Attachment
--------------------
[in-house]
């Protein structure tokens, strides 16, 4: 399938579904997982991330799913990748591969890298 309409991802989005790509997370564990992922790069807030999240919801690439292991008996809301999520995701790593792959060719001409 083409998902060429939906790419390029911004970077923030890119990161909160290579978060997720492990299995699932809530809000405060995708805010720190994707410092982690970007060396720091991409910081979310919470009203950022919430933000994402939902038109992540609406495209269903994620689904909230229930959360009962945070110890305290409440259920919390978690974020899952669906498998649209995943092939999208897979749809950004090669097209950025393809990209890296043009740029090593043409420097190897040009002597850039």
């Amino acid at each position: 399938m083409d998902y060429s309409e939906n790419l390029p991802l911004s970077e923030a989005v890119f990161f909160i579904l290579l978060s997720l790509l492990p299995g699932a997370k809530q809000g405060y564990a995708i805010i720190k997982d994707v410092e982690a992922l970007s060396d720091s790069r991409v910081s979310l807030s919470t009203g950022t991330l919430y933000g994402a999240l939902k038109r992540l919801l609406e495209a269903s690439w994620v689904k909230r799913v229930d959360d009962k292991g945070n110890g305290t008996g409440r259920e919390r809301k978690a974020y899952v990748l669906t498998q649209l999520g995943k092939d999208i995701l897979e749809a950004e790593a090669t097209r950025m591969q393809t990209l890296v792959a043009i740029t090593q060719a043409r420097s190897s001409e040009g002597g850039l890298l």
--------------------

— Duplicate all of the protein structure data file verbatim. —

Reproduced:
[in-house]
């Protein structure tokens, strides 16, 4: 399938579904997982991330799913990748591969890298 309409991802989005790509997370564990992922790069807030999240919801690439292991008996809301999520995701790593792959060719001409 083409998902060429939906790419390029911004970077923030890119990161909160290579978060997720492990299995699932809530809000405060995708805010720190994707410092982690970007060396720091991409910081979310919470009203950022919430933000994402939902038109992540609406495209269903994620689904909230229930959360009962945070110890305290409440259920919390978690974020899952669906498998649209995943092939999208897979749809950004090669097209950025393809990209890296043009740029090593043409420097190897040009002597850039």
């Amino acid at each position: 399938m083409d998902y060429s309409e939906n790419l390029p991802l911004s970077e923030a989005v890119f990161f909160i579904l290579l978060s997720l790509l492990p299995g699932a997370k809530q809000g405060y564990a995708i805010i720190k997982d994707v410092e982690a992922l970007s060396d720091s790069r991409v910081s979310l807030s919470t009203g950022t991330l919430y933000g994402a999240l939902k038109r992540l919801l609406e495209a269903s690439w994620v689904k909230r799913v229930d959360d009962k292991g945070n110890g305290t008996g409440r259920e919390r809301k978690a974020y899952v990748l669906t498998q649209l999520g995943k092939d999208i995701l897979e749809a950004e790593a090669t097209r950025m591969q393809t990209l890296v792959a043009i740029t090593q060719a043409r420097s190897s001409e040009g002597g850039l890298l």